#### Cuts and splittings over finite groups

If ${\displaystyle G=H*K}$ where ${\displaystyle H}$ and ${\displaystyle K}$ are nontrivial finitely generated groups then the Cayley graph of ${\displaystyle G}$ has at least one essential cut and hence ${\displaystyle e(G)>1}$. Indeed, let ${\displaystyle X}$ and ${\displaystyle Y}$ be finite generating sets for ${\displaystyle H}$ and ${\displaystyle K}$ accordingly so that ${\displaystyle S=X\cup Y}$ is a finite generating set for ${\displaystyle G}$ and let ${\displaystyle \Gamma =\Gamma (G,S)}$ be the Cayley graph of ${\displaystyle G}$ with respect to ${\displaystyle S}$. Let ${\displaystyle A}$ consist of the trivial element and all the elements of ${\displaystyle G}$ whose normal form expressions for ${\displaystyle G=H*K}$ starts with a nontrivial element of ${\displaystyle H}$. Thus ${\displaystyle A^{*}}$ consists of all elements of ${\displaystyle G}$ whose normal form expressions for ${\displaystyle G=H*K}$ starts with a nontrivial element of ${\displaystyle K}$. It is not hard to see that ${\displaystyle (A,A^{*})}$ is an essential cut in Γ so that ${\displaystyle e(G)>1}$.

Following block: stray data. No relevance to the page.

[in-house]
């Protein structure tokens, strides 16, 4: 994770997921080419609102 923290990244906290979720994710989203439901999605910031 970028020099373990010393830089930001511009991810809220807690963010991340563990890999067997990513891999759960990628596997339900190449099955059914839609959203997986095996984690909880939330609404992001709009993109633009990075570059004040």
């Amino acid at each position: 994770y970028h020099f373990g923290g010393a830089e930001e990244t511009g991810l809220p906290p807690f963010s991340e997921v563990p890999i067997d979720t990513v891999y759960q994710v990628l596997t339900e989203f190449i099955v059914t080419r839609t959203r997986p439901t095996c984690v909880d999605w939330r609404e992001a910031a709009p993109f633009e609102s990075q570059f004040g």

A more precise version of this argument shows that for a finitely generated group ${\displaystyle G}$:

• If ${\displaystyle G=H*_{C}K}$ is a free product with amalgamation where ${\displaystyle C}$ is a finite group such that ${\displaystyle C\neq H}$ and ${\displaystyle C\neq K}$ then ${\displaystyle H}$ and ${\displaystyle K}$ are finitely generated and ${\displaystyle e(G)>1}$ .
• If ${\displaystyle G=\langle H,t|t^{-1}C_{1}t=C_{2}\rangle }$ is an HNN-extension where ${\displaystyle C_{1}}$, ${\displaystyle C_{2}}$ are isomorphic finite subgroups of ${\displaystyle H}$ then ${\displaystyle G}$ is a finitely generated group and ${\displaystyle e(G)>1}$.

Stallings' theorem shows that the converse is also true.

## Formal statement of Stallings' theorem

Let ${\displaystyle G}$ be a finitely generated group.

Then ${\displaystyle e(G)>1}$ if and only if one of the following holds:

• The group ${\displaystyle G}$ admits a splitting ${\displaystyle G=H*_{C}K}$ as a free product with amalgamation where ${\displaystyle C}$ is a finite group such that ${\displaystyle C\neq H}$ and ${\displaystyle C\neq K}$.